The fifth issue is about the four IEBC commissioners, who were absent from the auditorium citing some tallying challenges, the issues around that and what they mean for the next seven days; perhaps even more since they matter.

The sixth issue would be to discuss the safety and security of not just commissioners and the CEO of the electoral commission that was witnessed at Bomas, but the entire staff during these trying times.

Already, the body of Daniel Musyoka, the returning officer of Embakasi East has since been discovered.  Two other staff have been injured and some arbitrarily arrested and many more intimidated, as chairman Chebukati said.

Security discussions should be inclusive of the counties of Elgeyo Marakwet, Baringo, Samburu, West Pokot, Mandera and others where Kenyans are experiencing flareups every other day.

Seventh is the matter of the role of the police, not just in the above arbitrary arrests but also about their welfare from the polling stations to the national tallying centre. The police were strained and stressed and that could be seen from the polling station to the national tallying centre.

The eighth matter pertains to how to deal with human rights monitoring and documenting, particularly noting that civil and political rights could be threatened noting such emerging violent scenes in some parts of the country.

Further to these rights, should be about the Article 43 on socio-economic rights, knowing clearly that the economy is depressed courtesy of Covid-19 and massive unemployment across the country.

Perhaps, there should be short-term actions whether contained in the first Executive Order of the new administration or through Bills in the august House.

Further, there is the legal matter of transition, which is based on the Constitution and led by the Assumption of Office Transition Committee.

Ruto cannot be sworn in until Tuesday, August 23, in accordance with the laws, which is seven days after the declaration above. If or when a Petition is filed in the Supreme Court, that means that there will still be 14 days of waiting for its verdict. That verdict determines the transition. Therefore, it should concern all of us about this matter and numbers of days to be counted versus how the Supreme Court pronounces itself.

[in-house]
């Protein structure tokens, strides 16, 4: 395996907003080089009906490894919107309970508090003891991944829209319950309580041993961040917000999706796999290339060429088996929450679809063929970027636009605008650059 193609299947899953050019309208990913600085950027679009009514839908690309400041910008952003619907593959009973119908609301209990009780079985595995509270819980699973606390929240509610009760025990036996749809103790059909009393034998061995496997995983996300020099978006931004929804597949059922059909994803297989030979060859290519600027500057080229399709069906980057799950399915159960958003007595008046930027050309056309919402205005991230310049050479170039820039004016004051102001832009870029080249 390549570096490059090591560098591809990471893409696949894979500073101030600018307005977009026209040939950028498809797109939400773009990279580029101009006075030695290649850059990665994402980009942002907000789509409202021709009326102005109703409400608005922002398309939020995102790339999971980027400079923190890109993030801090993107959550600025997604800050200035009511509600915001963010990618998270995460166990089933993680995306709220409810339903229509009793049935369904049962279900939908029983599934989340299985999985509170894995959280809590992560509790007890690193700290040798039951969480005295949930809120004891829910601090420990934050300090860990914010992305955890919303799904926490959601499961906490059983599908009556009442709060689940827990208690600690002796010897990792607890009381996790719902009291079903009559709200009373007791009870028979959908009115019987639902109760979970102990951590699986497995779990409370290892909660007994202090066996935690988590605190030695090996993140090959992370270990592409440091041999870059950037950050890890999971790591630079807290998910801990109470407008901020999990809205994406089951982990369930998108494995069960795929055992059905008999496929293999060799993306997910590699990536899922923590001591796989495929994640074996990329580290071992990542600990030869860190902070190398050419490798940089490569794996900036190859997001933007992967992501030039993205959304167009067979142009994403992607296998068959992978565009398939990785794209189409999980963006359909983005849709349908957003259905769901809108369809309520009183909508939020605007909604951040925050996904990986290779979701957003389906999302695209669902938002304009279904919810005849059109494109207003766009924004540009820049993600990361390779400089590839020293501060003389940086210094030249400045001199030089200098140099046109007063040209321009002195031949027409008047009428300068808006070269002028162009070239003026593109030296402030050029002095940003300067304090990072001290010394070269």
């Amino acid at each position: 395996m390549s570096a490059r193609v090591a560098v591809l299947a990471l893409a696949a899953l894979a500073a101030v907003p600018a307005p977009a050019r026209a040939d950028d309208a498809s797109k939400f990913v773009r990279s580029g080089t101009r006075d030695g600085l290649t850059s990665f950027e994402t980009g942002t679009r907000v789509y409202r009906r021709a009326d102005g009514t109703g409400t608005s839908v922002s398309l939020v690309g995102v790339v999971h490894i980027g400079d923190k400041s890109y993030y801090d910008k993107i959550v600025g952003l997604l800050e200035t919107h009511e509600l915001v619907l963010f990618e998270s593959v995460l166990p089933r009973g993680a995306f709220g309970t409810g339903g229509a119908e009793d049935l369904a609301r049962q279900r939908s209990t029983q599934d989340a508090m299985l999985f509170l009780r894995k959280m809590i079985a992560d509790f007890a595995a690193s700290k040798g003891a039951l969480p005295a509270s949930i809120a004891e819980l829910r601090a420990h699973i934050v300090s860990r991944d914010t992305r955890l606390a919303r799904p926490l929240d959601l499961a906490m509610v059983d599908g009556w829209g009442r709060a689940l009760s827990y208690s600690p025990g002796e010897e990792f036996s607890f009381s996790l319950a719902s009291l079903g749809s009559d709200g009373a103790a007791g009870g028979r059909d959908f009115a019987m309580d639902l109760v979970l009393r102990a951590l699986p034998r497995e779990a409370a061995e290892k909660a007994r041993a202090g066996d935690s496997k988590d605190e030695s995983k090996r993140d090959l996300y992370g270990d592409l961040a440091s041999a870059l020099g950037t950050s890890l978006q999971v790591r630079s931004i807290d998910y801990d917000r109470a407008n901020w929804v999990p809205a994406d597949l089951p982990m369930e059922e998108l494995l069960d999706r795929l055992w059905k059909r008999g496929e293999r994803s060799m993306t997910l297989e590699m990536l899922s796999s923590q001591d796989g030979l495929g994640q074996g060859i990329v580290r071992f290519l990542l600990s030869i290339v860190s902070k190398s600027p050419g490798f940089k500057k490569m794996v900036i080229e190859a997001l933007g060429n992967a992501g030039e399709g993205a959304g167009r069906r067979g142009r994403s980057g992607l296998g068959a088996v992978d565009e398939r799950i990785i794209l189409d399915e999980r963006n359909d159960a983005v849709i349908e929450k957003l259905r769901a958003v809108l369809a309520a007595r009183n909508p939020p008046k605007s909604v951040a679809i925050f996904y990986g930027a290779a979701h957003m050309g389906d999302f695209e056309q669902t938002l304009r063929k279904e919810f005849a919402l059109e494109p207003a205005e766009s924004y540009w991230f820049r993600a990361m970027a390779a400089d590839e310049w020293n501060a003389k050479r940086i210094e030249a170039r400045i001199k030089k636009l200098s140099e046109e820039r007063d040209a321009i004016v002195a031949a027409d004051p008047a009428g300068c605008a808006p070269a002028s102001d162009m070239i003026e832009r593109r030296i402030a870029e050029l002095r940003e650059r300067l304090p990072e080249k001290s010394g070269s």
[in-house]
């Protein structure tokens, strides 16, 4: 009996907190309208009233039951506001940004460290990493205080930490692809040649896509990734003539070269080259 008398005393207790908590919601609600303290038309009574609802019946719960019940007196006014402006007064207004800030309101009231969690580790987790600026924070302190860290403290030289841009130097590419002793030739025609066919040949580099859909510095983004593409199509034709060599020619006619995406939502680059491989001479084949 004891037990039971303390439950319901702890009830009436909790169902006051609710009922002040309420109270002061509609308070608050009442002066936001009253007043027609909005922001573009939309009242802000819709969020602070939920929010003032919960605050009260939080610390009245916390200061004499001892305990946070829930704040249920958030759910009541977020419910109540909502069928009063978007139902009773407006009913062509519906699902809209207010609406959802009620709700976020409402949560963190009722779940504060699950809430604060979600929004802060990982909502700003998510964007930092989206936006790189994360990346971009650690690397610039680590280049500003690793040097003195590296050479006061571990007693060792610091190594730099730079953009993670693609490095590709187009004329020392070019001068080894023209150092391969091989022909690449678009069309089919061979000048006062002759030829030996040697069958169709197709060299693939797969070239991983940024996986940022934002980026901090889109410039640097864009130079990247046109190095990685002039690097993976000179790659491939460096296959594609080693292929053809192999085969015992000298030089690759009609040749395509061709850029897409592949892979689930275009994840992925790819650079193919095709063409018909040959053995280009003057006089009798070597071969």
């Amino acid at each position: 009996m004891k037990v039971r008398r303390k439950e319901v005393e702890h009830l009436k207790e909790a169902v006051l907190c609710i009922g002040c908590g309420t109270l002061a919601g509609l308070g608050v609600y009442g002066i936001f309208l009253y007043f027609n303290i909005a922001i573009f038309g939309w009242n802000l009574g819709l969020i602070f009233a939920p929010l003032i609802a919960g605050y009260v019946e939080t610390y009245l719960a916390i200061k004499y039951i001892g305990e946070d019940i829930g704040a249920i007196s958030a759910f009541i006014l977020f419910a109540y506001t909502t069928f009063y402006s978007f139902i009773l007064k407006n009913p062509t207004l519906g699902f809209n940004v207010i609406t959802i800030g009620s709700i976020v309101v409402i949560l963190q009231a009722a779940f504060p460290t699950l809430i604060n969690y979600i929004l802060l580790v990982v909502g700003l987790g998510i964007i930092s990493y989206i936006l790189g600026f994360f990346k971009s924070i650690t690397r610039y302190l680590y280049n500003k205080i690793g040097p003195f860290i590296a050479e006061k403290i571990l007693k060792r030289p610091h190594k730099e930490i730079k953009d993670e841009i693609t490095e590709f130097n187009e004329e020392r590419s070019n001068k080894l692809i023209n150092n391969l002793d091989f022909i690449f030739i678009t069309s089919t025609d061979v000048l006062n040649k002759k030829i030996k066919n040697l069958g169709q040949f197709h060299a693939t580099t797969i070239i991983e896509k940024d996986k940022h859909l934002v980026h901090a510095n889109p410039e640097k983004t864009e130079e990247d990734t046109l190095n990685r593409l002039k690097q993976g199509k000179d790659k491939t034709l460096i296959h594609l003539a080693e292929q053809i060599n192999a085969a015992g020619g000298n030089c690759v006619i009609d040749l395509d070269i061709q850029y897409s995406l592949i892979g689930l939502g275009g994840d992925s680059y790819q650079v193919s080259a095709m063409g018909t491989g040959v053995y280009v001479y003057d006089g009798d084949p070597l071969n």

Related to the above is the tenth matter of the court petitions that expected at the High Court from candidates who lost, which will be heard up to the Court of Appeal level.

Many who lost have said they will file these petitions and hence what would be our role in either being amicus curiae in these petitions or monitoring for documentation of what electoral changes are needed.  This will aid in the preparation of the next electoral calendar, which is what we do in preparation for our Observation and Monitoring.

Beyond this, is the eleventh issue of how to deal with public finance and debt, which is weighing heavily on the country’s economy. Dealing with external and domestic debt, which are mature for payment, and whether there is an opportunity for re-negotiation or re-scheduling of the same debts so that we deal with fixing the living standards.

This is so particularly noting that the leading candidates had expressed the same as a concern yet they made so many promises of what they intend to undertake yet Kenya is flat broke just like its citizens.

Based on the above is the final matter of what advocacy and actions we plan to undertake from all the eleven  issues above: Whether they will be short-term, mid-term and also long-term.

In my opinion, there is need to organize rapidly a planned joint meeting of state and non-state institutions to take stock of what we have witnessed and what we are planning to do jointly so that we approach the post-election Kenya with a concrete focus.